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Wheat and Witzel : Sanskrit, Indology and Cowsmoke – Part 1


तिला᳚श्च मे मु॒द्गाश्च॑ मे ख॒ल्वा᳚श्च मे  गो॒धूमा᳚श्च

Tilaashcha me mudgaashcha me khalvaashcha me godhuumaashcha

Chamakam | Anuvaka 4

Can a nation’s origin, history and culture be conjured up based on a few words?

If yes, is it possible for ancient Sanskrit words to be re-interpreted by ‘experts’ and a series of far-reaching historical, cultural and civilizational narratives created out of these potentially controversial new interpretations?

All of us long-suffering Indians would answer in a jiffy – of course, yes!

The most prominent example of such a sleight-of-hand would be the notorious “Aryan” of German-Indological imagination. This wholly conjured up neologism, from the original Samskritam word “आर्य [Arya]” (meaning in general civilized or cultured) has been the foundation of the artificial “Aryan-Dravidian” storyline in modern Indian consciousness. In Germany, the original homeland of this pernicious theory, the racist Indological Aryan storyline ended up fueling the pre-war Nazi excesses before being adopted by modern far-right fringe groups in Europe and USA.

Given the gruesome and racist history of such Indological excursions, is it worthwhile to ask if this process of misinterpretation and creation of patently ridiculous theories has been abandoned by western Indologists?  Or is it still alive and kicking?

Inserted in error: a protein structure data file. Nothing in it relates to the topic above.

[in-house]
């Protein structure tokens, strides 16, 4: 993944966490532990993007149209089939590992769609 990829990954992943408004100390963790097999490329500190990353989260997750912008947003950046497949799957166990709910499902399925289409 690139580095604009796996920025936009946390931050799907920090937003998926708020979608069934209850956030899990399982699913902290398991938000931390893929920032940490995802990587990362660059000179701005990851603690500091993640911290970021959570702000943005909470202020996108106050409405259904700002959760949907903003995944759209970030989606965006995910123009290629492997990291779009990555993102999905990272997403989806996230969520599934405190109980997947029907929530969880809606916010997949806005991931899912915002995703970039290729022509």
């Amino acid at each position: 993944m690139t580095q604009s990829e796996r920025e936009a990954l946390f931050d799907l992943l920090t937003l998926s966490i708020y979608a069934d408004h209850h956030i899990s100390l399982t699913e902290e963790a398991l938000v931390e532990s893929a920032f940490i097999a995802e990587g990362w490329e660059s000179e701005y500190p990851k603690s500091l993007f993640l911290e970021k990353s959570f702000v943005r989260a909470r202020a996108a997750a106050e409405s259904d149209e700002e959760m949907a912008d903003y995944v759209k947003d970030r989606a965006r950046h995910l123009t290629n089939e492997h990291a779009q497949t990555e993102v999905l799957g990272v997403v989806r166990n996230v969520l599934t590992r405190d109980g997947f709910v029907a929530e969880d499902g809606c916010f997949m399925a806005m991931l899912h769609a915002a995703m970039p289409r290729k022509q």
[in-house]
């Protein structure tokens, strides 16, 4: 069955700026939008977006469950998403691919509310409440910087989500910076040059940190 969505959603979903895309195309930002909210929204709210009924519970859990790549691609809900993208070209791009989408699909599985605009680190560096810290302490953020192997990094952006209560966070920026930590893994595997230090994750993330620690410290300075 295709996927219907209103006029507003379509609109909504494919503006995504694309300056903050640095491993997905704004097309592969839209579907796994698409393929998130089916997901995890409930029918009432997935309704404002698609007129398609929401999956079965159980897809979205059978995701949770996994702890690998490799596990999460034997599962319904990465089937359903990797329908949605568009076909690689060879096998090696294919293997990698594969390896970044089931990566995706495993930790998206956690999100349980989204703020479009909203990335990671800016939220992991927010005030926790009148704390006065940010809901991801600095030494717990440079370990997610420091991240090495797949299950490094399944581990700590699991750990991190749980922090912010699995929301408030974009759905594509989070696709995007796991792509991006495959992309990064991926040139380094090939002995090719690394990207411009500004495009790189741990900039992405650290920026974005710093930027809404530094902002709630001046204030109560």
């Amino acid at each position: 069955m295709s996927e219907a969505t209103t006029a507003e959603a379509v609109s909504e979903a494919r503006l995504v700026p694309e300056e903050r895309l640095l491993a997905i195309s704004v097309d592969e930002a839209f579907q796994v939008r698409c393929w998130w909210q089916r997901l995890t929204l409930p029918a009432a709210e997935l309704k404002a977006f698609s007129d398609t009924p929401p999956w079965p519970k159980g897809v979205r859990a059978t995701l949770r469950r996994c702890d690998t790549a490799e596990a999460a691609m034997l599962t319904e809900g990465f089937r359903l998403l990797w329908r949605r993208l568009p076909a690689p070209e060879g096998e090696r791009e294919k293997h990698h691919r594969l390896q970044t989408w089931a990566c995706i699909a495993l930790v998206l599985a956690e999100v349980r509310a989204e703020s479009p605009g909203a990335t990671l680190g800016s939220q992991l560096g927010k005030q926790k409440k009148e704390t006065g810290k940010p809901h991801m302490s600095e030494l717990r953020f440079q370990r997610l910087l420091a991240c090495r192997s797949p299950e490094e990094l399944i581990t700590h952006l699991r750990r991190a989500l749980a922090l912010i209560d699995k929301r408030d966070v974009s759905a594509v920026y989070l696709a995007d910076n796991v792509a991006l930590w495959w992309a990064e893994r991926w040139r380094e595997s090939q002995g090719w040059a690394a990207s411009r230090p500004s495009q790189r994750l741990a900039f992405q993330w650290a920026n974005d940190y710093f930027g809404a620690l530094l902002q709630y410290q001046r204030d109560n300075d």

Let us see.

The etymological tussle for the Samskritam word ‘godhuma’ / wheat provides a wonderful case-study on how Indology generates evidence, frequently with an inadequate basis in scholarship. Facts are ‘built-up’, narratives are set in motion and highly tenuous claims are repeated across a series of cross-referenced articles. These ‘facts’ then become the foundations for a new, re-worked historical and civilizational narrative for a nation and people.

Godhuma – The Backstory

Wheat { गोधूमः } is a grain known to India since ancient times. The Mehrgarh site in present day Balochistan, dated circa 7000 BCE, shows presence of domesticated wheat varieties. Wheat is mentioned in all Samhitas except Rgveda.

Many different forms of the word ‘godhuma=wheat’ is present in languages all over India {godi, kotambu, gauma} as well as further west including languages like Persian {gantum}, Hittite {*qend /kant}, semitic {*hant} and old Egyptian {xnd}.

Ramayana in the Aranyakanda says बाष्पच्छन्नान्यरण्यानि यवगोधूमवन्ति च। शोभन्तेऽभ्युदिते सूर्ये नद्भि क्रौञ्चसारसैः। The dew-covered forests laden with barley and wheat, shines as the swans and kraunchas call at sunrise. 3.16.16।। 

Along with references in the Mahabharata and Arthashastra, the familiarity and usage of गोधूम as a Sanskrit word is attested by the Paninian (~600 to ~400 BCE) framework, which incorporates गोधूम in the Gana Patha under 4.3.136 – बिल्वादिः। The Manusmriti (200 BCE or earlier) mentions “all preparations of barley and wheat..may be eaten by dvijas..though they may have stood for a long time: चिरस्थितं अपि त्वाद्यं अस्नेहाक्तं द्विजातिभिः। यवगोधूमजं सर्वं पयसश्चैव विक्रिया । । ५.२५ । ।